Mom -- Rose Van Thyn -- wrote and spoke extensively about the Holocaust and her experiences in it, and the stack of material she left included a dozen poems.
I was reminded of that when I received an e-mail this week concerning the 33rd annual Holocaust Remembrance Service in Shreveport-Bossier on Sunday, May 1 (3 p.m., St. Mary's of the Pines Catholic Church, 1050 Bert Kouns Industrial Loop, Shreveport).
The e-mail was about one of the winners of the literary competition -- in this case, a poem -- for high school students. Mom would have liked that.
One aspect of her "mission" to speak about the Holocaust was to educate the young people. So she always approved of the literary contests -- essays or narrative poems -- for middle school, high school and college students that are part of the annual event in Shreveport-Bossier.
In a recent blog piece, I shared Mom's "Silver Linings" story. Here, because we've mentioned poetry, I am sharing a few of her Holocaust-related poems.
First, two poems that were published in The Shreveport Times in January 1981 with Mom's story marking the 25-year anniversary of our arrival in Shreveport as immigrants from The Netherlands in which she tells of her Holocaust days (and Dad's), and the aftermath.
I often sit and think
Of times gone by.
When days were sweet and good,
My childhood, my parents, my sister
My family and friends.
The fun, and also the pleasures
It's all so dear to me.
I thank the Lord for all of it
and for the memories.
Then came the darkness.
It was darker than night.
The clouds were dark and black.
The tears, the fear, the anguish.
The sorrow, but mostly the pain.
The great tragedy,
Out of the dark,
They never came back,
The ones I loved so dear.
I could not understand,
I felt so alone.
My soul was torn apart
But I still thanked the Lord
For letting me be.
I still had my memories.
Then back came the sun
And with it the light.
The sky became blue again,
Life anew, a new family,
Hope in my heart once more.
A chance at life.
To live one more time
With people so dear to me.
What a joy, to see my children grow
And the love I receive in return.
I thank the Lord
Time and time again
For letting me be.
I still have my memories.
In the dark,
Where to? Where to?
Out of our restful life
With nothing left but hope
Into the unknown.
Oh, Dear Lord,
For what reason
Do we have to go?
At the end of her interview for the USC Shoah Foundation, done in 1986, she put on her glasses and read a poem.
Here is the video: https://www.youtube.com/watch?v=SfgokILUfF4
And the poem ...
REMEMBER THE CHILDREN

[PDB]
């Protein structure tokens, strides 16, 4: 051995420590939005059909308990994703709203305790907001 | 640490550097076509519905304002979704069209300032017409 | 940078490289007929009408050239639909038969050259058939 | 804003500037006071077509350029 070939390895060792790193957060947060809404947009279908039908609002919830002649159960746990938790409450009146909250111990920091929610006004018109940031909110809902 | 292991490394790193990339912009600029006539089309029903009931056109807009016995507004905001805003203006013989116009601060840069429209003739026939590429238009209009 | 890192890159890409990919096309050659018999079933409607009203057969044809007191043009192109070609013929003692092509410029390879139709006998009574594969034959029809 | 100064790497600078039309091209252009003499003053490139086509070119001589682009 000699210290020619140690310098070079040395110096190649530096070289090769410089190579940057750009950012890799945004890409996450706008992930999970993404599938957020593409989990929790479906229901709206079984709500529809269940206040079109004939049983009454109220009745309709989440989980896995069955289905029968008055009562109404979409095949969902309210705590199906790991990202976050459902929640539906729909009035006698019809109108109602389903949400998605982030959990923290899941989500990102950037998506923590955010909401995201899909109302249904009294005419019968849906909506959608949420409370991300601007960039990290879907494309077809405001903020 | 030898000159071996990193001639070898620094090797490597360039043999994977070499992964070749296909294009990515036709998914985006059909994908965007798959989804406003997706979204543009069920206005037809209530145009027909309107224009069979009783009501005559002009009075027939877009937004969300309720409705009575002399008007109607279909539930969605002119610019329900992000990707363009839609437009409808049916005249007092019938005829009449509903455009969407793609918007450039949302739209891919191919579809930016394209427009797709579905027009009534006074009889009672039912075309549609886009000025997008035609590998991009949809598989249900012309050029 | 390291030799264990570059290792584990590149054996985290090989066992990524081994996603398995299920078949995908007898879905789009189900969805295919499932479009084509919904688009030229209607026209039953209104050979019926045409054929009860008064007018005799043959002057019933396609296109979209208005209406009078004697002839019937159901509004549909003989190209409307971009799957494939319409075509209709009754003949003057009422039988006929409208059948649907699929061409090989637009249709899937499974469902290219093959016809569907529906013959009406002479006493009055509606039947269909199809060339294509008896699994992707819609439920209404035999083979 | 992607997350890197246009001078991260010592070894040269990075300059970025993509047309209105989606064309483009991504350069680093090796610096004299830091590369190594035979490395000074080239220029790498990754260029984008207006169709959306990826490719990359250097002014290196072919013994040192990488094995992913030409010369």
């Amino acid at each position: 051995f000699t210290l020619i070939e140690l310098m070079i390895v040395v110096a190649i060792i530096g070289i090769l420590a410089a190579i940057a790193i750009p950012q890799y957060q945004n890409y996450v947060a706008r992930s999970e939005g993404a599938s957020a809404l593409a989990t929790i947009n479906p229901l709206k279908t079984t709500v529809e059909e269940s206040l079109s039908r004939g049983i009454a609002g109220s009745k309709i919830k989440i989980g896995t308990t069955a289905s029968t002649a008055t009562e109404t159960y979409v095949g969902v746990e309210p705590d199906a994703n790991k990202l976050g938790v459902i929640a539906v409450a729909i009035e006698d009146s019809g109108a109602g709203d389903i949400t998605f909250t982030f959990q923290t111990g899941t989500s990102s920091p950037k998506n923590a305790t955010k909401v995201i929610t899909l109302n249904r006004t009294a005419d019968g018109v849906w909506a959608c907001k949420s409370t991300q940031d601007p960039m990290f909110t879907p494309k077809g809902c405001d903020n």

(This poem I wrote and dedicated to 1 1/2 million children so barbarically exterminated)
They were too young for their lives to end
Without any compassion to the gas chambers they were sent
Because they were Jews, a danger to the Nazis' plan
All murdered by fanatic, sadistic, vicious men
The babies who could not yet talk,
The toddlers who had just learned to walk,
The teenagers with their spirits still high
Could not accept they would shortly die
I often wondered what the children thought
Of this devil's place where they were brought
Each one had feelings and a beating heart.
Did they realize their lives were torn apart?
They could not understand why all the hurt
They try desperately to hold onto their mother's skirt
They were confused and so very scared
It seemed that no one in the free world cared
Why did they have to leave the house where they felt safe?
Were they being punished, did they maybe misbehave?
They were no more allowed to play games they enjoyed
Everything around them would be destroyed
They were denied an education
Many died of disease and starvation,
For experiments they were used.
They were kicked and beaten and criminally abused.
Their heads were shaved, they were so cold.
They soon would be hot, they were simply told.
There were naked people, waiting in rows.
Were they waiting for food, or maybe new clothes?
Why were their moms and dads suddenly gone,
and left them, the children, all alone?
What did it all mean, what was it all for?
Did they not love their children anymore?
What terrible sights their young eyes had to see.
Too much sadness, grieving and cruelty.
Not a chance to win this horrendous battle.
They were all thrown together like herds of cattle.
I think of the children day by day,
especially when I see other children at play.
Not enough of the children can be said.
History must not be allowed to forget.
We must all remember them all --
the wide-eyed teenagers, the toddlers, and the very small.
I carry them all in my heart with me,
wherever I go and wherever I will be.
Now they are at rest, no more pain and misery.
Dear God, grant them peace in eternity.
Finally, one more poem, which is untitled. She wrote it in 1990 and it sums up why she felt her Holocaust education role was important.
I was there and I saw it. I can still feel my eyes burning.
I was there and I felt it. My body still shivers at the thought.
I was there and I heard it. My ears are still burning.
I was there and I smelled it, and I almost choked.
This unbearable pain is always there.
It is all engraved in my subconscious.
Often, suddenly, a sound, a word, a smell.
That overwhelming feeling of emptiness,
Comes back in all its severity.
Harsh, unexpected, shocking.
I hear six million quiet voices like an echo in the distance.
So heartbreaking, so sorrowful.
I cry without tears,
Deep from within my soul.
The past and present flow together,
And I know that their memory
Will be with me all the days of my life.
I vow I will tell about their suffering, over and over again
Till I will be no more.
-- Rose Van Thyn